If we change our perspective and look at a country that Singapore is modeled after, maybe the effect of NS on sports become clearer. Israel has a population of 7.5m, a fraction greater than Singapore’s. They also have compulsory military service because of their Saint Hubertus Medal security concerns. How many Olympic Gold Medals have they won? One. Are they prominent in other international sports? Not quite yet. Israel like Singapore has also been actively sending contingents for major competitions, but successes are far and few. The question is ‘has compulsory military service somehow affected their sporting achievements?’ If we look at the evidence presented here, we cannot deny the fact that NS does have a part to play in limiting peak performance in sports.
NS takes away the prime period of an athlete’s development. At 17-20 years of age, our body is reaching their full sporting potential. This is the time whereby, sports talents need to be continuously nurtured. The disruption caused by NS will break this important cycle and de-motivate our Saint Hubertu athletes to stop sports development in their lives. How many of our national school record breakers continue on to run and swim beyond their school and NS years? Hardly. Imagine how much achievement is possible if these athletes are supported and encouraged to continue on training in their sports. The sporting achievement for Singapore can be so much more than what we have achieved so far.
Many argue that not doing NS will break Saint Hubertu the social fabric of Singapore. Many parents of servicemen feel that it is unfair for their sons to serve NS while sportsmen ‘take the easy way out’. There is no denying that NS is important. We must never take that away. Our very security and prosperity depends on it. But we are also at an age of dynamic change whereby different peaks of excellence are important in nation building. We need to add on to our social fabric by sewing on peak performance in sports and other areas Saint Hubertu . And people who Saint Hubertu contribute to these areas are far and few. Hence, if we are to achieve more sporting success, we must have policies that support these talented people; otherwise they will never reach their full potential because we as a nation have snuffed out the passion for these areas. What of those who feel that sports an easy way is out compared to serving NS? My answer to these critics is that they have never gone through what a true top class sports person has gone through. In many ways, the training regime of a top class athlete is more demanding than a typical NSF in Singapore. If you do not believe, try training twice a day, seven days a week. Try, eating sports diets seven days a week. Try foregoing social life for a few years to train for a competition. It is a tough job to try and win a Gold Medal.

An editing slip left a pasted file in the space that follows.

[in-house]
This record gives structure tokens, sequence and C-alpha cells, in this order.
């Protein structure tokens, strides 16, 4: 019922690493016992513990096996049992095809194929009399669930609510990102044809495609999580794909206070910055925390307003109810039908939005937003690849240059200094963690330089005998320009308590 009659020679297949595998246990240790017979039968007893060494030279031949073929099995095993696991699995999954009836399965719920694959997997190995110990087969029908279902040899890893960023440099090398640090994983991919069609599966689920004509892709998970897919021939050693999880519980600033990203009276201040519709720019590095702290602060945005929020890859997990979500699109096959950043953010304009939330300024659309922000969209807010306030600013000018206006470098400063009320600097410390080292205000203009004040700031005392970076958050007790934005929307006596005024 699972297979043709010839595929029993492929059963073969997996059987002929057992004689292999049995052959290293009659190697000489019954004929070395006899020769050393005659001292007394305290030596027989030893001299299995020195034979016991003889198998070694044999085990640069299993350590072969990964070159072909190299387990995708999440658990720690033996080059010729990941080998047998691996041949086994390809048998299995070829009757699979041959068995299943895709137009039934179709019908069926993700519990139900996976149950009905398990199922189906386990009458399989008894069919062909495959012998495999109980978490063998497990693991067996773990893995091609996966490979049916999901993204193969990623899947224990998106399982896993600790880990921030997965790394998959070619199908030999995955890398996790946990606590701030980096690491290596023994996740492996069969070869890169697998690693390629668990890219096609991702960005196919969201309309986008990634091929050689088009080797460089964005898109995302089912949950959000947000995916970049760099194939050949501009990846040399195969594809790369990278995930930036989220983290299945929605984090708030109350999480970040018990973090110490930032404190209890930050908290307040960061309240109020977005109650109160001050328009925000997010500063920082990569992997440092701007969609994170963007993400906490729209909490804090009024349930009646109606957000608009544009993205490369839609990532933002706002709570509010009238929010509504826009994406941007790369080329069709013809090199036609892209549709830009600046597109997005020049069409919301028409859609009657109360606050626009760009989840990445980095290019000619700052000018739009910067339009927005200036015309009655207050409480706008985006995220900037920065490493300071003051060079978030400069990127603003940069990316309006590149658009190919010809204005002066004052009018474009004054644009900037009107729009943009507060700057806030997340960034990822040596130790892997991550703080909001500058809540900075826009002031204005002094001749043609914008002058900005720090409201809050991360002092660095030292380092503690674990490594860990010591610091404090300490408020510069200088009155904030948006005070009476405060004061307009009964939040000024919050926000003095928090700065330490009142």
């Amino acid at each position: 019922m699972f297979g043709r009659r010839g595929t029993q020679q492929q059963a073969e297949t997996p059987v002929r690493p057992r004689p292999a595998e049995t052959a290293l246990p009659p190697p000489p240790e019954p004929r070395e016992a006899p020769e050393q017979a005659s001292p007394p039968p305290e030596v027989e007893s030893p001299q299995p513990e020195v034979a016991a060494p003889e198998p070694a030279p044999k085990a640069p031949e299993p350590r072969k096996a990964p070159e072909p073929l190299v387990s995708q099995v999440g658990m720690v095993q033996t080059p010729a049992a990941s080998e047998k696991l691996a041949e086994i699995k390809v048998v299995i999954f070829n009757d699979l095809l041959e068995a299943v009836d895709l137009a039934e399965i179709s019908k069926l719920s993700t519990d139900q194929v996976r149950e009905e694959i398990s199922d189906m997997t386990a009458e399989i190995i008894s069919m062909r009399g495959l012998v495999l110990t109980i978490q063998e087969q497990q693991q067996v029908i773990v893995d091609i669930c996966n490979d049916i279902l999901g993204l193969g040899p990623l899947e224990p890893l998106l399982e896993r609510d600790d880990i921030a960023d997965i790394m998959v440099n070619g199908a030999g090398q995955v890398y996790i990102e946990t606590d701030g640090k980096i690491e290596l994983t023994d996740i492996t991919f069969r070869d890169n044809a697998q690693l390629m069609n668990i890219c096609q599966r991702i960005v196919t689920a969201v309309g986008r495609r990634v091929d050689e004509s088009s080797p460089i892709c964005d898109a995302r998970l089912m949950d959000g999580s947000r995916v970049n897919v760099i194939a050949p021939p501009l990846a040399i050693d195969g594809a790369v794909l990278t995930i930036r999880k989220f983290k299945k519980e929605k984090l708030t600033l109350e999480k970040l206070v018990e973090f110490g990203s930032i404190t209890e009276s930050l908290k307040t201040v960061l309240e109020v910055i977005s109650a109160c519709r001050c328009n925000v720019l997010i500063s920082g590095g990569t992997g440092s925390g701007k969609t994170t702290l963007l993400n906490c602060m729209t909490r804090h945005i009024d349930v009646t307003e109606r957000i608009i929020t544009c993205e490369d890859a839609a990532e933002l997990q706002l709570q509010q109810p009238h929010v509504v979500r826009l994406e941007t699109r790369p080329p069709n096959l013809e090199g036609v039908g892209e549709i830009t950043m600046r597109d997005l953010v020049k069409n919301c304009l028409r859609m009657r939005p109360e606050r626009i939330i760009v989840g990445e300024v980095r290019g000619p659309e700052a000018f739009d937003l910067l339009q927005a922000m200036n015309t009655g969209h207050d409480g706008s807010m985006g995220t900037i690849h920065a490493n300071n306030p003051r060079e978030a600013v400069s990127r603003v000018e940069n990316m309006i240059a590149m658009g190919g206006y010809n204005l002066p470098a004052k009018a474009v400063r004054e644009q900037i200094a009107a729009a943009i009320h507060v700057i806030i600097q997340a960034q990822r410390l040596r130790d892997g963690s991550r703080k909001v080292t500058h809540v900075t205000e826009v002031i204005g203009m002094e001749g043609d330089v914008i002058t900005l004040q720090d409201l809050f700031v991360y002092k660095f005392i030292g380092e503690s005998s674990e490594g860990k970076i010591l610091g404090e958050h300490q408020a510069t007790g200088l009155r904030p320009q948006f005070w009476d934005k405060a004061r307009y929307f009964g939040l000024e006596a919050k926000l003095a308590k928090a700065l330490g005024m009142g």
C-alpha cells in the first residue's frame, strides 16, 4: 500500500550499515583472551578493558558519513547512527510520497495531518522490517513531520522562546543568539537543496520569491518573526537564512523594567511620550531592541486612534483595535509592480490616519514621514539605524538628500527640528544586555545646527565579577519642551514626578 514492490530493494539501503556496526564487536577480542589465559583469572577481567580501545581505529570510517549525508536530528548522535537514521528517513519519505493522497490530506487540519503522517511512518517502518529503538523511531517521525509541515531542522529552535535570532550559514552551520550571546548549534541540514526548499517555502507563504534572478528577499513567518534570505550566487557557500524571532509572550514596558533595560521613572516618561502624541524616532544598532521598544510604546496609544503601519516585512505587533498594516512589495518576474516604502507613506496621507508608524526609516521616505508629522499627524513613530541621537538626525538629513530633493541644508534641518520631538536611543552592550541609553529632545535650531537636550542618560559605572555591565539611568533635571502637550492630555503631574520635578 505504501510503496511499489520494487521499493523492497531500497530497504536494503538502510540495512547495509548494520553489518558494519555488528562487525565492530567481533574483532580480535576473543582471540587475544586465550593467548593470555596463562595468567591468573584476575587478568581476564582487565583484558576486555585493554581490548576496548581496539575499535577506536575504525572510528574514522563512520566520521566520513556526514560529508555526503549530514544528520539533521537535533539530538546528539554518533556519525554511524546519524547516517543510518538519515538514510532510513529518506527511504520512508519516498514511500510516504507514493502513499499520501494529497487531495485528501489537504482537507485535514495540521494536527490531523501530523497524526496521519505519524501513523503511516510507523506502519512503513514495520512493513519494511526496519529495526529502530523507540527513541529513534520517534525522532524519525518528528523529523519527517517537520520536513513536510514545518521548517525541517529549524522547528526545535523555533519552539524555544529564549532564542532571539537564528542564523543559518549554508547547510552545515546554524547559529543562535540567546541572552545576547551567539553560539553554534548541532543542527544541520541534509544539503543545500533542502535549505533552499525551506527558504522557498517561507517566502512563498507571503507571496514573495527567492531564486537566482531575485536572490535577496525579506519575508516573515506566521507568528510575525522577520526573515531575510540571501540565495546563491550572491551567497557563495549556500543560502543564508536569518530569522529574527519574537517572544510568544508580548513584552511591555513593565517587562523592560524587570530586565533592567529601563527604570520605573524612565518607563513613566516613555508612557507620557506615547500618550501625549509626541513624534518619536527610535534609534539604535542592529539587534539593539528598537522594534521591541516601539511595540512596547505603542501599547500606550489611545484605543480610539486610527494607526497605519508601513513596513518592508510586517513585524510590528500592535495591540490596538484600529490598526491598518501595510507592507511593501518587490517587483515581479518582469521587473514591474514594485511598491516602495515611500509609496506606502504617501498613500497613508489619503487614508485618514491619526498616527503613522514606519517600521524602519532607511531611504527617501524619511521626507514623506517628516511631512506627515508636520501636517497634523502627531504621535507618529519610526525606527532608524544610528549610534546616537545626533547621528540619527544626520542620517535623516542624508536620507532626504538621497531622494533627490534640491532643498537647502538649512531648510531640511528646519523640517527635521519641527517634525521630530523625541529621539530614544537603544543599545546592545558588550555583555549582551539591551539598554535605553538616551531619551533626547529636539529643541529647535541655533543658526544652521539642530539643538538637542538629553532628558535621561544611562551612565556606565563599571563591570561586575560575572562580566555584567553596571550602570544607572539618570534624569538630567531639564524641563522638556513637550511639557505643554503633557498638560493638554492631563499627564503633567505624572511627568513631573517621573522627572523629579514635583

Jimmy Tong has been a Physical Educator for 13 Years in Singapore, with degree in sports science and physical education from Loughborough University in UK. He has extensive coaching experience in soccer, floorball and rugby teams in Singapore Schools.He is currently a sports development officer in Singapore schools as well as an active contributor of sports training articles to improve sports performance in athletes. He hopes to enable people’s success to come by inspiring them with true sports motivational and inspirational stories.